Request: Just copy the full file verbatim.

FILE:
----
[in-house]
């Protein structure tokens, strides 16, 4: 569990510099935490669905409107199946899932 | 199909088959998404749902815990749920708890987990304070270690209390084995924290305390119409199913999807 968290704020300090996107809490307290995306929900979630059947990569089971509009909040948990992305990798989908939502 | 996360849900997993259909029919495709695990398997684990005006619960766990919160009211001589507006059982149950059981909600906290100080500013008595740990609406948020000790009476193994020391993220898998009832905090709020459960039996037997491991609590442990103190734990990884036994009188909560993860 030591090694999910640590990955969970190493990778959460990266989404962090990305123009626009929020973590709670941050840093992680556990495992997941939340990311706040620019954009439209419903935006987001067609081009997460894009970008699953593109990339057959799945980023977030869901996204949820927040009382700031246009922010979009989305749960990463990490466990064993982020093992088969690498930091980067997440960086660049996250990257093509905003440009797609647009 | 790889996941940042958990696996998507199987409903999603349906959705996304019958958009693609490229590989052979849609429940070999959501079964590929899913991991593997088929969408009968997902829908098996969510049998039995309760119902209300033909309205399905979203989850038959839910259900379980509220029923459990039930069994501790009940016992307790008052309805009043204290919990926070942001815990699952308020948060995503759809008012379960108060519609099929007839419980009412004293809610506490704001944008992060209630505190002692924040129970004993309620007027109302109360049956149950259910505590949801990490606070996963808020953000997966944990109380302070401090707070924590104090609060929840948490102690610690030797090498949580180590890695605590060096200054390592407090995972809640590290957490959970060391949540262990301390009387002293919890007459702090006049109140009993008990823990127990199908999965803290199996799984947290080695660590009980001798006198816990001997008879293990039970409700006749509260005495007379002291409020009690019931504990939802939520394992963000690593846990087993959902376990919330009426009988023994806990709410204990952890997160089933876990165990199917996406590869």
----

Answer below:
[in-house]
């Protein structure tokens, strides 16, 4: 569990510099935490669905409107199946899932 | 199909088959998404749902815990749920708890987990304070270690209390084995924290305390119409199913999807 968290704020300090996107809490307290995306929900979630059947990569089971509009909040948990992305990798989908939502 | 996360849900997993259909029919495709695990398997684990005006619960766990919160009211001589507006059982149950059981909600906290100080500013008595740990609406948020000790009476193994020391993220898998009832905090709020459960039996037997491991609590442990103190734990990884036994009188909560993860 030591090694999910640590990955969970190493990778959460990266989404962090990305123009626009929020973590709670941050840093992680556990495992997941939340990311706040620019954009439209419903935006987001067609081009997460894009970008699953593109990339057959799945980023977030869901996204949820927040009382700031246009922010979009989305749960990463990490466990064993982020093992088969690498930091980067997440960086660049996250990257093509905003440009797609647009 | 790889996941940042958990696996998507199987409903999603349906959705996304019958958009693609490229590989052979849609429940070999959501079964590929899913991991593997088929969408009968997902829908098996969510049998039995309760119902209300033909309205399905979203989850038959839910259900379980509220029923459990039930069994501790009940016992307790008052309805009043204290919990926070942001815990699952308020948060995503759809008012379960108060519609099929007839419980009412004293809610506490704001944008992060209630505190002692924040129970004993309620007027109302109360049956149950259910505590949801990490606070996963808020953000997966944990109380302070401090707070924590104090609060929840948490102690610690030797090498949580180590890695605590060096200054390592407090995972809640590290957490959970060391949540262990301390009387002293919890007459702090006049109140009993008990823990127990199908999965803290199996799984947290080695660590009980001798006198816990001997008879293990039970409700006749509260005495007379002291409020009690019931504990939802939520394992963000690593846990087993959902376990919330009426009988023994806990709410204990952890997160089933876990165990199917996406590869």